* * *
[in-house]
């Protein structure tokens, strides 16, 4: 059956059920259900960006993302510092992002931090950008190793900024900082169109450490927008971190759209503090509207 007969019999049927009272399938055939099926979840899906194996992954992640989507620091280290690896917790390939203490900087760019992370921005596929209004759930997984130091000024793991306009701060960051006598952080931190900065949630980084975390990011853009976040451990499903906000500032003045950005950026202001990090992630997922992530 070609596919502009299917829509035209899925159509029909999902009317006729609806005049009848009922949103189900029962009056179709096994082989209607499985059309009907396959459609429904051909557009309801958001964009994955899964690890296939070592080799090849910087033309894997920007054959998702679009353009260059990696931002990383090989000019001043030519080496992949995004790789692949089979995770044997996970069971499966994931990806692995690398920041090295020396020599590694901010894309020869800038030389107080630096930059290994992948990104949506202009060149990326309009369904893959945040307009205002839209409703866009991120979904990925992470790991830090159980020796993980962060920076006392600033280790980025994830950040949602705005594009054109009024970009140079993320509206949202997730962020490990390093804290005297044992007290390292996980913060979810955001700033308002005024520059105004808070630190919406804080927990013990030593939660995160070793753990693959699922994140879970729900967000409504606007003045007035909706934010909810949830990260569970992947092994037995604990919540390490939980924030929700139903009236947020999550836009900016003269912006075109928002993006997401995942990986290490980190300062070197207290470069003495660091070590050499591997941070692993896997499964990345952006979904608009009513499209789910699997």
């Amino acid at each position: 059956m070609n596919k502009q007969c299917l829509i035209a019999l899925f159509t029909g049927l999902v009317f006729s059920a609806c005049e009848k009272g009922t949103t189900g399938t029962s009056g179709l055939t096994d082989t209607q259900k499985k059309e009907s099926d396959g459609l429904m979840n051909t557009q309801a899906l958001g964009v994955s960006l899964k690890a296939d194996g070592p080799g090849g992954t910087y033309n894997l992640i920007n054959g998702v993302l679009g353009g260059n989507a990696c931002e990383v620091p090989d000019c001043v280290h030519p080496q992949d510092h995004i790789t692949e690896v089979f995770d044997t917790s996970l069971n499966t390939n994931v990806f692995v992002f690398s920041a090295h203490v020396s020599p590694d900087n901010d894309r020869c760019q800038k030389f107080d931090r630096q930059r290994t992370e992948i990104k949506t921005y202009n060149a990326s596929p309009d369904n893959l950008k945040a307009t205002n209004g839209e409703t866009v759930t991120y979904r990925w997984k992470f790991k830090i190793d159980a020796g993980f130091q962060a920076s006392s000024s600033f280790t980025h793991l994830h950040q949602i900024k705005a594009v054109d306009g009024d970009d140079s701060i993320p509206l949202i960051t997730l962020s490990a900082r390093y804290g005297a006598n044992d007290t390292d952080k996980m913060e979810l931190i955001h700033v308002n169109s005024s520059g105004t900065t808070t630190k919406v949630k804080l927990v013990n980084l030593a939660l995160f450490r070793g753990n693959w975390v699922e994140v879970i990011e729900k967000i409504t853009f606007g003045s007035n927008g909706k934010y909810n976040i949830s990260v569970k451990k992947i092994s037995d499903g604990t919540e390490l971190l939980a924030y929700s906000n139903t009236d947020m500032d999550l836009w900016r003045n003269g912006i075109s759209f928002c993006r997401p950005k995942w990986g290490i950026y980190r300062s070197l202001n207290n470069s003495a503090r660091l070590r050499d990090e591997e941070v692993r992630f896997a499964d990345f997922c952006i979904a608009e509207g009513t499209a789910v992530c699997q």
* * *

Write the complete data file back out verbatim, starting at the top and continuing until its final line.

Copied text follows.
[in-house]
């Protein structure tokens, strides 16, 4: 059956059920259900960006993302510092992002931090950008190793900024900082169109450490927008971190759209503090509207 007969019999049927009272399938055939099926979840899906194996992954992640989507620091280290690896917790390939203490900087760019992370921005596929209004759930997984130091000024793991306009701060960051006598952080931190900065949630980084975390990011853009976040451990499903906000500032003045950005950026202001990090992630997922992530 070609596919502009299917829509035209899925159509029909999902009317006729609806005049009848009922949103189900029962009056179709096994082989209607499985059309009907396959459609429904051909557009309801958001964009994955899964690890296939070592080799090849910087033309894997920007054959998702679009353009260059990696931002990383090989000019001043030519080496992949995004790789692949089979995770044997996970069971499966994931990806692995690398920041090295020396020599590694901010894309020869800038030389107080630096930059290994992948990104949506202009060149990326309009369904893959945040307009205002839209409703866009991120979904990925992470790991830090159980020796993980962060920076006392600033280790980025994830950040949602705005594009054109009024970009140079993320509206949202997730962020490990390093804290005297044992007290390292996980913060979810955001700033308002005024520059105004808070630190919406804080927990013990030593939660995160070793753990693959699922994140879970729900967000409504606007003045007035909706934010909810949830990260569970992947092994037995604990919540390490939980924030929700139903009236947020999550836009900016003269912006075109928002993006997401995942990986290490980190300062070197207290470069003495660091070590050499591997941070692993896997499964990345952006979904608009009513499209789910699997």
């Amino acid at each position: 059956m070609n596919k502009q007969c299917l829509i035209a019999l899925f159509t029909g049927l999902v009317f006729s059920a609806c005049e009848k009272g009922t949103t189900g399938t029962s009056g179709l055939t096994d082989t209607q259900k499985k059309e009907s099926d396959g459609l429904m979840n051909t557009q309801a899906l958001g964009v994955s960006l899964k690890a296939d194996g070592p080799g090849g992954t910087y033309n894997l992640i920007n054959g998702v993302l679009g353009g260059n989507a990696c931002e990383v620091p090989d000019c001043v280290h030519p080496q992949d510092h995004i790789t692949e690896v089979f995770d044997t917790s996970l069971n499966t390939n994931v990806f692995v992002f690398s920041a090295h203490v020396s020599p590694d900087n901010d894309r020869c760019q800038k030389f107080d931090r630096q930059r290994t992370e992948i990104k949506t921005y202009n060149a990326s596929p309009d369904n893959l950008k945040a307009t205002n209004g839209e409703t866009v759930t991120y979904r990925w997984k992470f790991k830090i190793d159980a020796g993980f130091q962060a920076s006392s000024s600033f280790t980025h793991l994830h950040q949602i900024k705005a594009v054109d306009g009024d970009d140079s701060i993320p509206l949202i960051t997730l962020s490990a900082r390093y804290g005297a006598n044992d007290t390292d952080k996980m913060e979810l931190i955001h700033v308002n169109s005024s520059g105004t900065t808070t630190k919406v949630k804080l927990v013990n980084l030593a939660l995160f450490r070793g753990n693959w975390v699922e994140v879970i990011e729900k967000i409504t853009f606007g003045s007035n927008g909706k934010y909810n976040i949830s990260v569970k451990k992947i092994s037995d499903g604990t919540e390490l971190l939980a924030y929700s906000n139903t009236d947020m500032d999550l836009w900016r003045n003269g912006i075109s759209f928002c993006r997401p950005k995942w990986g290490i950026y980190r300062s070197l202001n207290n470069s003495a503090r660091l070590r050499d990090e591997e941070v692993r992630f896997a499964d990345f997922c952006i979904a608009e509207g009513t499209a789910v992530c699997q």